Italy agrees curfew as Europe tries to stem virus surge
A woman wearing a face mask walks her dog by a marble bust dedicated to doctors, nurses and health workers untitled "Soldiers anti Covid-19", at Pincio Park in central Rome, on November 4, 2020. AFP
Italian officials agreed on Wednesday to impose a night-time curfew, joining a slew of European nations in ramping up restrictions in the face of a dramatic surge in coronavirus cases.
But the measure, which restricts Italians to their homes between 10:00 pm and 5:00 am, fell short of the kind of rules in force in countries including France, Belgium and Germany.
Governments in Europe are struggling to get a hold of a pandemic that has now infected more than 11 million on the continent. Wednesday saw Russia announce a daily record for cases and deaths, upping pressure on the government only days after President Vladimir Putin said there were no plans for a lockdown.
The United States remains the worst-affected country with more than nine million cases and 230,000 deaths.
President Donald Trump, who has suffered from the virus, faced off with Joe Biden in a long-awaited election on Tuesday, with tens of millions of mask-wearing Americans streaming to the polls. The virus has transformed the election, with many millions avoiding the queues and the risk of infection by returning postal votes before election day.
Trump's handling of the virus has also been under the microscope. With results from crucial battleground states not yet returned, the election was on a knife-edge on Wednesday with neither candidate taking a decisive lead.
'Final straw' for pubs
From Britain to Turkey, European countries have reimposed strict curbs this week, echoing their moves in spring when the virus first hit Europe following its emergence in China.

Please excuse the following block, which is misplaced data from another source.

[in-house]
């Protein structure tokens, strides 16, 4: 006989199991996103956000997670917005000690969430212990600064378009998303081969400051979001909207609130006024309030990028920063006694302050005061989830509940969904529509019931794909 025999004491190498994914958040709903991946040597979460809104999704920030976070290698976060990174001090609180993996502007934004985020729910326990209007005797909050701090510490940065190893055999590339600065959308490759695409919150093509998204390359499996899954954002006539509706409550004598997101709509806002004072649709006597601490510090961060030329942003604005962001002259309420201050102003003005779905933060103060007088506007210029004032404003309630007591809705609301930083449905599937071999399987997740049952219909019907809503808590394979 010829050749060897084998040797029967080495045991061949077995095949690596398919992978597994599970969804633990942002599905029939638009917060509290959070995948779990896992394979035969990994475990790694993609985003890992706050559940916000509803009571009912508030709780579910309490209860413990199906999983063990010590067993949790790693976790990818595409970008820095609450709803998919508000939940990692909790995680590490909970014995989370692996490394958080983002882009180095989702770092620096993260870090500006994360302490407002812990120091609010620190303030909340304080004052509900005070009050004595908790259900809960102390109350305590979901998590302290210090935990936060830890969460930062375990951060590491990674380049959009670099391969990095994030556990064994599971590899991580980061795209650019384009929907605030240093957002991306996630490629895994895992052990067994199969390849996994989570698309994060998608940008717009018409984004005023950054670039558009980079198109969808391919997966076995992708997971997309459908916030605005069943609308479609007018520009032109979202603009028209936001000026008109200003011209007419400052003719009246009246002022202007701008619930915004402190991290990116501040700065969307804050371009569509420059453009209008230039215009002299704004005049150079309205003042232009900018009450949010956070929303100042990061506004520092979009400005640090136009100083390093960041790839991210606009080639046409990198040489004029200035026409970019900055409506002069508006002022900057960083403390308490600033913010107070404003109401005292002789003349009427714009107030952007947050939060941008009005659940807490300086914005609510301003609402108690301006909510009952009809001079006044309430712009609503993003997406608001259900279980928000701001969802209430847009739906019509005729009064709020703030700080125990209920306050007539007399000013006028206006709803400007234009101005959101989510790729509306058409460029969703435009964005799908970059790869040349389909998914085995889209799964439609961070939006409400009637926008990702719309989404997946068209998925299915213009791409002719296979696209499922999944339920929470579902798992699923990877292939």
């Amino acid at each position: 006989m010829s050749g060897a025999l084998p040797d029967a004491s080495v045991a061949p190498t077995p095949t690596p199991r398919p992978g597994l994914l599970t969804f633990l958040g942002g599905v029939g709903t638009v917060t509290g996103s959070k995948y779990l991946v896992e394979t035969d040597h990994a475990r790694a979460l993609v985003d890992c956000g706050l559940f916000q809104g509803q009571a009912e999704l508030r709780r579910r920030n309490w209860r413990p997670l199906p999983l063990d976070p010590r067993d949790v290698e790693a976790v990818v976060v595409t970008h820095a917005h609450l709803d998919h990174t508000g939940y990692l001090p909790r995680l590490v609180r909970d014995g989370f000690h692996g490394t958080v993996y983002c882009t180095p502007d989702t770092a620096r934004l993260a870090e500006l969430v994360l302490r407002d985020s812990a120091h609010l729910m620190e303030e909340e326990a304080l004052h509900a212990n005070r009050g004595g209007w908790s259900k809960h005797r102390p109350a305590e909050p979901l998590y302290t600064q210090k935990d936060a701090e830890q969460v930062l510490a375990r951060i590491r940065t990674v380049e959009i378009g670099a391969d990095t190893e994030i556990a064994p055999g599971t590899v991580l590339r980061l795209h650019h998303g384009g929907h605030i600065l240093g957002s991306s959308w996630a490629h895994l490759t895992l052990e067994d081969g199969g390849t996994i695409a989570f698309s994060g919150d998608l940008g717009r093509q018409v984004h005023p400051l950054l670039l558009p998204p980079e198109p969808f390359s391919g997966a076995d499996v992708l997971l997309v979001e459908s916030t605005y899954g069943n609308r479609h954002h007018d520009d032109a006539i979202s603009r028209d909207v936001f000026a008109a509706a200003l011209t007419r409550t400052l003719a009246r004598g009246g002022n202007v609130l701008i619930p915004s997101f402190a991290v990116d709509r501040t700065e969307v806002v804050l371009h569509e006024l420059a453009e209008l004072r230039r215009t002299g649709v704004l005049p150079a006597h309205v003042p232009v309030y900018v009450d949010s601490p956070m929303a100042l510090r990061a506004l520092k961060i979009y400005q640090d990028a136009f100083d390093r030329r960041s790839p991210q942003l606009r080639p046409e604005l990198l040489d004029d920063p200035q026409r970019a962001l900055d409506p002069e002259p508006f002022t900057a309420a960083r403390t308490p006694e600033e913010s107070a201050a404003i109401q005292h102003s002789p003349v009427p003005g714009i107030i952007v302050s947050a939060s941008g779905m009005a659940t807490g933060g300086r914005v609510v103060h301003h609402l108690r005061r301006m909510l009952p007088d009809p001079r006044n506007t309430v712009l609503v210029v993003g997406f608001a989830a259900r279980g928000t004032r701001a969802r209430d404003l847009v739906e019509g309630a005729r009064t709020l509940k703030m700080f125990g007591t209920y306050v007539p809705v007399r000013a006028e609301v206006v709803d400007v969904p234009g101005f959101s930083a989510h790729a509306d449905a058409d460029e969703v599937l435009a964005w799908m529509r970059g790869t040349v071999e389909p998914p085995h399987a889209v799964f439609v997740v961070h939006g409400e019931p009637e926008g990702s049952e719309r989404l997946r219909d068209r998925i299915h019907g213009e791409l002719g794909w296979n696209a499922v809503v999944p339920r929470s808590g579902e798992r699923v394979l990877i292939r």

Many businesses are still struggling to recover from the damage of those earlier lockdowns –- particularly in the travel sector.
The Netherlands said on Wednesday it had agreed to inject 3.4-billion-euro ($3.9-billion) into its national airline KLM after a row with pilots was resolved. "The past few days have been incredibly intensive for everyone," said KLM chief executive Pieter Elbers, adding: "But in the end we, as KLM and unions, came to an agreement."
Although many of the measures imposed this week are not as draconian as those earlier lockdowns, they have been resisted by many business-owners, politicians particularly from the right, and large sections of the population.
"Make no mistake, this could be the final straw for thousands of pubs and brewers," said Emma McClarkin, of the British Beer and Pub Association, with English pubs ordered to close for a month from Wednesday night.
In Italy, Prime Minister Giuseppe Conte has struggled to build a coalition backing more stringent measures after sporadic protests broke out over an earlier decision to shut bars and restaurants early. However, the curfew mixed with other restrictions such as the closure of shopping centres on weekends appeared to have struck the right compromise for regional leaders.
"We will continue to work to ensure that these provisions are observed by all Milanese," wrote Milan mayor Giuseppe Sala on Facebook, whose northern city is one of Italy's major hotspots.
Pope 'back in library'
Senior political figures, meanwhile, continue to fall victim to the virus. Algeria's President Abdelmadjid Tebboune is "gradually recovering" from the illness in hospital in Germany, his office said on Tuesday.
Denmark's Prime Minister Mette Frederiksen and two thirds of her government went into self-isolation Wednesday after the justice minister tested positive amid a new surge in cases. Hungary's Foreign Minister Peter Szijjarto tested positive shortly after meeting Cambodian Prime Minister Hun Sen -- with pictures showing neither man wearing a mask.
Hungary itself has reimposed a state of emergency that allows the government to rule by decree -- despite Prime Minister Viktor Orban facing allegations of a power grab when he passed a similar measure earlier in the year.
"The time has come to take new steps so that we can protect hospitals' ability to function, and also protect the lives of the elderly," said Orban.
One global figure taking renewed care over virus measures was Pope Francis, who had been criticised for continuing to mix with his flock.
"Unfortunately, we are back to doing this audience in the library in order to protect ourselves from the infections of Covid," said the pope on Wednesday as he streamed his weekly general audience from the Vatican Library rather than in person. "We offer to the Lord this distance between us for the good of everyone."